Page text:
Let’s start with the basics. Why you? Why were you picked for the “Star Trek” musical episode?
I had a meeting with [Alex Kurtzman’s production company] Secret Hideout, and first of all, the first season of “Strange New Worlds” hadn’t even aired yet, and I was like, “Look, I mean, [“Star Trek” shows are] all good, but why another one?” I said, “What was so fascinating about the original was every week you’d just sort of be something completely different. You could be the tribble comedy, you could be in an interracial romance, you could be a courtroom drama.” And they were like, “That’s exactly what we’re doing with this.” They said, “And we have two episodes open. We have a sitcom and we have a musical.” They don’t hire directors to do blocks because every episode is so uniquely different. They really want to find the right person. And I had done a musical “Flash” and “Supergirl” episode called “Duets,” in which the alternate Earth was kind of a weird Bugsy Malone ’50s gangster world.
Not to blow my own horn, but Vanity Fair did a really flattering review and called it quite possibly the best hour of musical television ever produced. I had done some other music-influenced episodes of “Prodigal Son” and I had come of age as a cinematographer when MTV was really making music videos. So I was making three to four minute movies set to music almost once a week for quite a few years. We met, we talked about it. Obviously Bill [Wolkoff] and Dana [Horgan] wrote a great script and they took a swing with me and I’m so happy. It’s a career highlight.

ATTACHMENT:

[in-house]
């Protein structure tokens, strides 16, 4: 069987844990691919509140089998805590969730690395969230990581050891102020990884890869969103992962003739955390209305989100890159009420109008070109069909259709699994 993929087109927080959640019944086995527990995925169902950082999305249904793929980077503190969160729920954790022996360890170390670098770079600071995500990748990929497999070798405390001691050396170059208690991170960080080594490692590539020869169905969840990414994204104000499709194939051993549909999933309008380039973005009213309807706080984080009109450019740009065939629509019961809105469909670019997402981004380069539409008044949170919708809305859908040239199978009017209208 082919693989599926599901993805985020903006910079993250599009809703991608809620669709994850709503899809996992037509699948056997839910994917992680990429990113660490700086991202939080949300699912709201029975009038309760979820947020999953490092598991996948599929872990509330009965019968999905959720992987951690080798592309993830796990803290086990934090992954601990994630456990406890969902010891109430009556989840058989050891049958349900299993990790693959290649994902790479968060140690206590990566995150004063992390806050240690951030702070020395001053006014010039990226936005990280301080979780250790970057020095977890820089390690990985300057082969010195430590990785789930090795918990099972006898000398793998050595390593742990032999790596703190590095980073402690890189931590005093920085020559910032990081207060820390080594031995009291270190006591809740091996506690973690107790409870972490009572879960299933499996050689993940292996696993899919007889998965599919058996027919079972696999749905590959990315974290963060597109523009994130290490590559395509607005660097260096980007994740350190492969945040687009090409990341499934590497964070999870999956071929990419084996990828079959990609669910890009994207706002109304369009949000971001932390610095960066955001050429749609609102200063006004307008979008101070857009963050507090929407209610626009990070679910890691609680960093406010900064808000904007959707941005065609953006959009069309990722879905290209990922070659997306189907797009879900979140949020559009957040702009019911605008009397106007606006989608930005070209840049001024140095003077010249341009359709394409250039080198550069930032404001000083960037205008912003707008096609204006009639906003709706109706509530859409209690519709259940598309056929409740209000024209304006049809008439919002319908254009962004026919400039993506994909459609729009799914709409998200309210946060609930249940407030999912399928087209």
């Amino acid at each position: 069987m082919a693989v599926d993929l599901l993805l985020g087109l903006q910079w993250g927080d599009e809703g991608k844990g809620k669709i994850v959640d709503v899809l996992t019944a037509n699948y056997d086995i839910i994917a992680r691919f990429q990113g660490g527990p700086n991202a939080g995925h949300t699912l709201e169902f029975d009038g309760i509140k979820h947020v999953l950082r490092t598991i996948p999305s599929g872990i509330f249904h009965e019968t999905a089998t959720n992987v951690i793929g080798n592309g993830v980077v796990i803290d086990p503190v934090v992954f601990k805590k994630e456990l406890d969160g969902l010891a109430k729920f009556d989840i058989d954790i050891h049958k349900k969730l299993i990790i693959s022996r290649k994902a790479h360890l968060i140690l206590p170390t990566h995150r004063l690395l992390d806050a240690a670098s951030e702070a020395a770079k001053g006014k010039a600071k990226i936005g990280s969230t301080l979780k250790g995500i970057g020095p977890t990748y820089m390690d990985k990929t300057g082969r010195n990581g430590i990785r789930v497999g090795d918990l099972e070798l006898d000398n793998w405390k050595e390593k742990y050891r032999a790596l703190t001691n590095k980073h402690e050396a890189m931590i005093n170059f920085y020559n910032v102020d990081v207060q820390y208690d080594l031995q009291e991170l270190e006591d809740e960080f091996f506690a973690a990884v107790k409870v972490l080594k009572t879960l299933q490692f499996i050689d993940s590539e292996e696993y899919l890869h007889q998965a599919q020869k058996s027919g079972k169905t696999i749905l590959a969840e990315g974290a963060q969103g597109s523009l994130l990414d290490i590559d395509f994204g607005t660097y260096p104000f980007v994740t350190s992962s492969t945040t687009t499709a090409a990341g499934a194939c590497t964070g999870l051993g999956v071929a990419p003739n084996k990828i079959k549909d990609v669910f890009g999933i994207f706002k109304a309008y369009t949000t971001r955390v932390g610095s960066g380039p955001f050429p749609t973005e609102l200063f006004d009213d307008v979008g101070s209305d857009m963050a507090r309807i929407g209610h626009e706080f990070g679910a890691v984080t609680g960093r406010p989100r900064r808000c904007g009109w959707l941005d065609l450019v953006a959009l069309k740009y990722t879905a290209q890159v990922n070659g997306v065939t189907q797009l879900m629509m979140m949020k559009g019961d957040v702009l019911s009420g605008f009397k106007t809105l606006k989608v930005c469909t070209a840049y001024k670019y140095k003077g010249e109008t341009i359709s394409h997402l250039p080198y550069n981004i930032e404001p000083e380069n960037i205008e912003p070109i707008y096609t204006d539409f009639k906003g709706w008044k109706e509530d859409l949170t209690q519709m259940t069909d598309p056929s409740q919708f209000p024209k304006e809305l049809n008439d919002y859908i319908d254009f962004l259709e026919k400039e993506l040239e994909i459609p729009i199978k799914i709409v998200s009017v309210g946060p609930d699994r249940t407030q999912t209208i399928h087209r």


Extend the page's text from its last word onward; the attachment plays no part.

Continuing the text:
What was the big thing you learned from your “Flash” episode? The thing that made you say, “Yeah, we’ve got to make sure we do this in ‘Star Trek,'” or “We’ve got to make sure we don’t do this”?
“Flash” wasn’t … I mean, it was grounded and they were trying to get out of this world they’re stuck in, but everything’s sort of a little heightened in the DC world. What’s amazing with “Strange New Worlds” is how grounded — even though you’re in outer space and going to strange new worlds every week — is how grounded that show is. I think it’s paramount to what Akiva [Goldsman] and Henry [Alonso Myers] were setting out to do. I guess the biggest takeaway I had learned was just how prepared you need to be. I mean, [“Flash”] was an eight-day episode with probably half the money, so every minute counts — not that it didn’t on twice the budget and almost twice the days, but really getting the actors familiar with their songs. Because when I came on board, music was temp recorded with the other singers.
As I was imagining choreography for the two weeks I was on before my regular prep started, I was with the choreographer walking the stages, just trying to get a … really wanting to differentiate each song from the next in how the characters moved and how we were going to have the camera visualize it differently. I had certainly learned the stakes in one hour TV with “Flash,” but this was its own animal and I was looking to sort of make it its own, so I wasn’t looking to really repeat “Flash.” But coming from music videos, I had worked with actors that were appearing in music videos. We were working with non-actors because the singers wanted to play the parts in their videos and go in and out of narrative to song, so I had quite a bit of experience doing that, good or bad. I hope good, in everybody’s eyes that sees it.